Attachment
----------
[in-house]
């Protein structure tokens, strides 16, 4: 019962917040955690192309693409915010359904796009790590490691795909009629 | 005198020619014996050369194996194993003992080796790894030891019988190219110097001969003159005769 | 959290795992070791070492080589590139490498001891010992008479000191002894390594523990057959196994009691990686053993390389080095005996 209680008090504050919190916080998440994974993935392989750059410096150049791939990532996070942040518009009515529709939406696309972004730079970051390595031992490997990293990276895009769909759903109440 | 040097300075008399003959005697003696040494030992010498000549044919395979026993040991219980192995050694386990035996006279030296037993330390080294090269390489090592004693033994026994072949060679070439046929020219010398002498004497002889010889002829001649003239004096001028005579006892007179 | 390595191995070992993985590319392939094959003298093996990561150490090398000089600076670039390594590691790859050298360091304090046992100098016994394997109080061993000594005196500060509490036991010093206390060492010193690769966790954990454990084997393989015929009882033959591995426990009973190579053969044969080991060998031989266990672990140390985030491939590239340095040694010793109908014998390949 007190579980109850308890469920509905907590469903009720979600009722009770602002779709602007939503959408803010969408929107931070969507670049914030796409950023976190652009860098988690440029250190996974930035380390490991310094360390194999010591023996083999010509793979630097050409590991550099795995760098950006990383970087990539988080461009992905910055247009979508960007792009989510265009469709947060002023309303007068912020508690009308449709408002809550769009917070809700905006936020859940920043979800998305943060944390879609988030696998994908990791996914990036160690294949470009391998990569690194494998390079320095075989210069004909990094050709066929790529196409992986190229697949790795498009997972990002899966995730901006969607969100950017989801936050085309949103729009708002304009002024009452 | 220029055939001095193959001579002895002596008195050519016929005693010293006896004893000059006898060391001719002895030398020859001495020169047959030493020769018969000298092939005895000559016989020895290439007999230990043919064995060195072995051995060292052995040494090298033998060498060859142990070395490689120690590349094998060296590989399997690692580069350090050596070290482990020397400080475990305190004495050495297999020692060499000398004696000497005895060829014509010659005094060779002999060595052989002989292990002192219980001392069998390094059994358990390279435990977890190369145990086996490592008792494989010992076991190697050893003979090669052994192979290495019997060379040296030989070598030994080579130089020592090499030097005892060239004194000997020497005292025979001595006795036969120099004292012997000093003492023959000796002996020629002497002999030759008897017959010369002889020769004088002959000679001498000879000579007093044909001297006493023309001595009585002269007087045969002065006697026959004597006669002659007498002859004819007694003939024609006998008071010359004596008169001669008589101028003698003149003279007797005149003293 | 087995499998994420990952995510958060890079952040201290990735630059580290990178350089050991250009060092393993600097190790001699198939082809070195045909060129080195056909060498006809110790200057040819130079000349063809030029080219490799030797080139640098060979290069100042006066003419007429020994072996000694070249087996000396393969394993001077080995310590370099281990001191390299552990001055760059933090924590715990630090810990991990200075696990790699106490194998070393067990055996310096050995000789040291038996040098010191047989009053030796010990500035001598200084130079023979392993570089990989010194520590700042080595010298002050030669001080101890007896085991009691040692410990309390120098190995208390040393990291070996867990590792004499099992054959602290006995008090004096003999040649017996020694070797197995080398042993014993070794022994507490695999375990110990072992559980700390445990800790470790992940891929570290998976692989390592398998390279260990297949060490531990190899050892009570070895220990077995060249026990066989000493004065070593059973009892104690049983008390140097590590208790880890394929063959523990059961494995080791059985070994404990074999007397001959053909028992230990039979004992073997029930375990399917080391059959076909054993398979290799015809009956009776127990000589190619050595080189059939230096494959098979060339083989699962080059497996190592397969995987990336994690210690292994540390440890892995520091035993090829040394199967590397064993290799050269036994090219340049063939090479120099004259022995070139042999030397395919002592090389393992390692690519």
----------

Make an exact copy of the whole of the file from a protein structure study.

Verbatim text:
[in-house]
């Protein structure tokens, strides 16, 4: 019962917040955690192309693409915010359904796009790590490691795909009629 | 005198020619014996050369194996194993003992080796790894030891019988190219110097001969003159005769 | 959290795992070791070492080589590139490498001891010992008479000191002894390594523990057959196994009691990686053993390389080095005996 209680008090504050919190916080998440994974993935392989750059410096150049791939990532996070942040518009009515529709939406696309972004730079970051390595031992490997990293990276895009769909759903109440 | 040097300075008399003959005697003696040494030992010498000549044919395979026993040991219980192995050694386990035996006279030296037993330390080294090269390489090592004693033994026994072949060679070439046929020219010398002498004497002889010889002829001649003239004096001028005579006892007179 | 390595191995070992993985590319392939094959003298093996990561150490090398000089600076670039390594590691790859050298360091304090046992100098016994394997109080061993000594005196500060509490036991010093206390060492010193690769966790954990454990084997393989015929009882033959591995426990009973190579053969044969080991060998031989266990672990140390985030491939590239340095040694010793109908014998390949 007190579980109850308890469920509905907590469903009720979600009722009770602002779709602007939503959408803010969408929107931070969507670049914030796409950023976190652009860098988690440029250190996974930035380390490991310094360390194999010591023996083999010509793979630097050409590991550099795995760098950006990383970087990539988080461009992905910055247009979508960007792009989510265009469709947060002023309303007068912020508690009308449709408002809550769009917070809700905006936020859940920043979800998305943060944390879609988030696998994908990791996914990036160690294949470009391998990569690194494998390079320095075989210069004909990094050709066929790529196409992986190229697949790795498009997972990002899966995730901006969607969100950017989801936050085309949103729009708002304009002024009452 | 220029055939001095193959001579002895002596008195050519016929005693010293006896004893000059006898060391001719002895030398020859001495020169047959030493020769018969000298092939005895000559016989020895290439007999230990043919064995060195072995051995060292052995040494090298033998060498060859142990070395490689120690590349094998060296590989399997690692580069350090050596070290482990020397400080475990305190004495050495297999020692060499000398004696000497005895060829014509010659005094060779002999060595052989002989292990002192219980001392069998390094059994358990390279435990977890190369145990086996490592008792494989010992076991190697050893003979090669052994192979290495019997060379040296030989070598030994080579130089020592090499030097005892060239004194000997020497005292025979001595006795036969120099004292012997000093003492023959000796002996020629002497002999030759008897017959010369002889020769004088002959000679001498000879000579007093044909001297006493023309001595009585002269007087045969002065006697026959004597006669002659007498002859004819007694003939024609006998008071010359004596008169001669008589101028003698003149003279007797005149003293 | 087995499998994420990952995510958060890079952040201290990735630059580290990178350089050991250009060092393993600097190790001699198939082809070195045909060129080195056909060498006809110790200057040819130079000349063809030029080219490799030797080139640098060979290069100042006066003419007429020994072996000694070249087996000396393969394993001077080995310590370099281990001191390299552990001055760059933090924590715990630090810990991990200075696990790699106490194998070393067990055996310096050995000789040291038996040098010191047989009053030796010990500035001598200084130079023979392993570089990989010194520590700042080595010298002050030669001080101890007896085991009691040692410990309390120098190995208390040393990291070996867990590792004499099992054959602290006995008090004096003999040649017996020694070797197995080398042993014993070794022994507490695999375990110990072992559980700390445990800790470790992940891929570290998976692989390592398998390279260990297949060490531990190899050892009570070895220990077995060249026990066989000493004065070593059973009892104690049983008390140097590590208790880890394929063959523990059961494995080791059985070994404990074999007397001959053909028992230990039979004992073997029930375990399917080391059959076909054993398979290799015809009956009776127990000589190619050595080189059939230096494959098979060339083989699962080059497996190592397969995987990336994690210690292994540390440890892995520091035993090829040394199967590397064993290799050269036994090219340049063939090479120099004259022995070139042999030397395919002592090389393992390692690519």